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Customer service and the Internet of Things

Customer service and the Internet of Things Readers say diagnostic tools and IT training for technicians is key to customer satisfaction

YARMOUTH, Maine—The Internet of Things phenomenon has left few industries untouched, and security is no exception. While the connected home has opened up a virtually limitless frontier for RMR, it has also spawned new demands for training and customer service that companies would do well to consider if they hope to minimize attrition.

Enter the dreaded counterconcept to the user-friendly, interoperable, smoothly functioning smart home: the Internet of Broken Things. Used in a recent Parks Associates webinar, the term may lack the infectiousness of its opposite, but according to a recent SSN News Poll, it's no less relevant to the discussion about the connected home.

Though a majority of respondents—46 percent—said customers rarely report problems with devices such as door locks and cameras, 37 percent said problems arise on a daily or weekly basis.

Most respondents (61 percent) said the best way to bolster customer support for more technologically complex smart home devices is to give technicians diagnostic tools along with product and IT training. Nearly 30 percent said IT training and product training would do the trick, while 10 percent recommended only more training on products.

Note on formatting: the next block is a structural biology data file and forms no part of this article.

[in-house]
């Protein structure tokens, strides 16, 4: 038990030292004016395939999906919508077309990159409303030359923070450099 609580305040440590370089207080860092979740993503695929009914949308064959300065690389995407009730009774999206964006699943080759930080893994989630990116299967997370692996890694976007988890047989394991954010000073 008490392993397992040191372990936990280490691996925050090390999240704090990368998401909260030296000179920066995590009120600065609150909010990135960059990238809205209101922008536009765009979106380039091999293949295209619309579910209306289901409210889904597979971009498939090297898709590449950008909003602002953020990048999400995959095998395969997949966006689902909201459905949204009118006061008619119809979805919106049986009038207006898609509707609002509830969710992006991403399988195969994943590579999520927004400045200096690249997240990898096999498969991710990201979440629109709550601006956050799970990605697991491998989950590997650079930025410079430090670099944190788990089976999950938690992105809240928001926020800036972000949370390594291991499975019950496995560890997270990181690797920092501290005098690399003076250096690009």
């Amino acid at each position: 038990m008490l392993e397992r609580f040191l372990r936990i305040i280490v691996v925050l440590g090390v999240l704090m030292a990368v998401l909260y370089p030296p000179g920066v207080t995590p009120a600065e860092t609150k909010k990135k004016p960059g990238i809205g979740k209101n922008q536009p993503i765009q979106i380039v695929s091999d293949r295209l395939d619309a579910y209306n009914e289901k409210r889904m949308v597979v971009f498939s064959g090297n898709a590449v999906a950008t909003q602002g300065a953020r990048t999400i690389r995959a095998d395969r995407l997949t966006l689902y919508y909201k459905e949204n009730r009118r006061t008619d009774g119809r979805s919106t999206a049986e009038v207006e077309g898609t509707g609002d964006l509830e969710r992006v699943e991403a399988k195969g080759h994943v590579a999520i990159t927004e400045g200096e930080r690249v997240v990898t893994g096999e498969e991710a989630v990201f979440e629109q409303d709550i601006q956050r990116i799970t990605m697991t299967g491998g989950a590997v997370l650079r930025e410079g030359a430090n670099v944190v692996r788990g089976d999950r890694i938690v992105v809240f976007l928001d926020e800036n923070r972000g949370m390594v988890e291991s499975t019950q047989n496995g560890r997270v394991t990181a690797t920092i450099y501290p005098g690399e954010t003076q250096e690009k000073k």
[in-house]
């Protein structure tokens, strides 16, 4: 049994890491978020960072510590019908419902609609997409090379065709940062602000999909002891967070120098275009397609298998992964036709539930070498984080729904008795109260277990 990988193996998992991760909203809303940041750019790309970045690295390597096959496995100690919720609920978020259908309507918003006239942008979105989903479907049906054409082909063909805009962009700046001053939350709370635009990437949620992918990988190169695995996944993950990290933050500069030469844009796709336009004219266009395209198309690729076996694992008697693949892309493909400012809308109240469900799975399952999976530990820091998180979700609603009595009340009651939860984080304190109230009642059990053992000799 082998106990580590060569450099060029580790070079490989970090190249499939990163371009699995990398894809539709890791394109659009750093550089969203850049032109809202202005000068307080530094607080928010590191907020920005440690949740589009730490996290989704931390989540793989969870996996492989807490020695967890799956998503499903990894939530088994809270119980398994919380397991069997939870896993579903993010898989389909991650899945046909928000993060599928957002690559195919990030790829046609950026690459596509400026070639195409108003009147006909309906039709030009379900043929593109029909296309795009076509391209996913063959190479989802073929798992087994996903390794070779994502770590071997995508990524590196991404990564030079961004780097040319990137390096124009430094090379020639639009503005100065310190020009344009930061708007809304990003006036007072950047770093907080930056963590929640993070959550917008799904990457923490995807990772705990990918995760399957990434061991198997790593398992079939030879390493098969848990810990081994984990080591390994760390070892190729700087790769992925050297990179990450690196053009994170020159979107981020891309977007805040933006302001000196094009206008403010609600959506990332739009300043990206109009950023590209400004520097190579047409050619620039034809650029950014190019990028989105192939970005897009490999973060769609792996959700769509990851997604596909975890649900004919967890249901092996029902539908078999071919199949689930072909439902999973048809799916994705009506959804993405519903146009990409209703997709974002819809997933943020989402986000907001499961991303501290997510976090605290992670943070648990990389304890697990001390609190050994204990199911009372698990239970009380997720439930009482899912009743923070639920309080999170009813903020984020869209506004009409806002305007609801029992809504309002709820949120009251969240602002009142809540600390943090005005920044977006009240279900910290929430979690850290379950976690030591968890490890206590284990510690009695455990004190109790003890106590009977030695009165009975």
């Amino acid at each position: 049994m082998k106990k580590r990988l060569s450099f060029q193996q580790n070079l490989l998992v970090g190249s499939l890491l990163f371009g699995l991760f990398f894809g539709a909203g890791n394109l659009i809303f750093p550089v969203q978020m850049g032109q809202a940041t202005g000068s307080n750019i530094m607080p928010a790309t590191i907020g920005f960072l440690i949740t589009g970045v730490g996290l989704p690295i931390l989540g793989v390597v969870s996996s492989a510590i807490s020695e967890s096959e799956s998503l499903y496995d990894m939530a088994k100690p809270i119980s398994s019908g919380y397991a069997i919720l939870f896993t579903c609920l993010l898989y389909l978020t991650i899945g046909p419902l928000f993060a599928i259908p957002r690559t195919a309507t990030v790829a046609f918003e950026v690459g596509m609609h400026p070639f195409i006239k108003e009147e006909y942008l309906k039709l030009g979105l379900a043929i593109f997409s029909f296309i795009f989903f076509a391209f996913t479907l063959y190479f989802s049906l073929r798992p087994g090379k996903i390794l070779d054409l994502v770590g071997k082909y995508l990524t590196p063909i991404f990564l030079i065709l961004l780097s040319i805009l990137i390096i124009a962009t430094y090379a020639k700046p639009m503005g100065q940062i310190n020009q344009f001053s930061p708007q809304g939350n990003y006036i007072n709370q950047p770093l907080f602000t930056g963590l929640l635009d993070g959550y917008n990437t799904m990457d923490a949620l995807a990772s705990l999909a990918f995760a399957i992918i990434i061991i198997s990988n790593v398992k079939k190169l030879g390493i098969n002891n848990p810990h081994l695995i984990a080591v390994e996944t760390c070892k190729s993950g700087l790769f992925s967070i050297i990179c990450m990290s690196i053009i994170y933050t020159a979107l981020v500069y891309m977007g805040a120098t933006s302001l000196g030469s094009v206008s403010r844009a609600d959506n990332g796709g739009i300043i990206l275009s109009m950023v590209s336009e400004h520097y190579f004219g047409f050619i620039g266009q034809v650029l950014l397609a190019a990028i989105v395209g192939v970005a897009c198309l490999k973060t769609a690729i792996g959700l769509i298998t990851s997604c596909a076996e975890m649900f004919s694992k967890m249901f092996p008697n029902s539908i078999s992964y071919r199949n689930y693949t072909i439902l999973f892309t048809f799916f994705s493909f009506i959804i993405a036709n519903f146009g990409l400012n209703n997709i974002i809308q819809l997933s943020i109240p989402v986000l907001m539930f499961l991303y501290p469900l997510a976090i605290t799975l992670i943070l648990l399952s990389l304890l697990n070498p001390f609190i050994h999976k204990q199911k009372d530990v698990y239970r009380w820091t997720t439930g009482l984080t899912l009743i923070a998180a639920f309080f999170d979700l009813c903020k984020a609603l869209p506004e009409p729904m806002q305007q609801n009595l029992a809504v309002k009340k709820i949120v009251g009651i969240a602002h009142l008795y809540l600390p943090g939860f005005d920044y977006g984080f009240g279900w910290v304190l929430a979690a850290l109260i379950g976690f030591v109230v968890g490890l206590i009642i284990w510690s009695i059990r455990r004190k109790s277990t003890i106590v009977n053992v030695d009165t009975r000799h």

One reader noted that all of the above is needed to provide better customer support, but cautioned that technical intelligence isn't worth much if it's not complemented by more timeless customer service traits.

“Genuine soft skills are needed in order to keep the customers from leaving,” the reader said. “In my experience, customers are willing to wait for a solution as long as it is politely handled and expediently resolved.”

Something else borne out by the poll: Readers agree overwhelmingly that the Internet of Things movement is vital to their ability to meet the evolving demands of their customers, with close to 80 percent saying as much.

One reader said impending social shifts, such as the rise in home ownership among Digital natives, could herald the real explosion in the market.

“At this point it looks like everyone is betting on the connected home,” the reader noted. “Connected homes may be in simmer until more of those in Gen X and Y become homeowners.”
A few readers cast doubt on the long-term viability of smart home components that rely on today's Internet service providers. “This is a mistake considering the down time of many ISPs,” the respondent said. “Now cable companies want to limit broadband usage. The large cable companies will stick it to all us including giants like ADT.”

One reader stressed the importance of exercising care in choosing the composite parts of an interactive services system.

“While one cannot control all possibilities, proper training and careful selection of components can reduce problems and enhance customer service,” the respondent noted.


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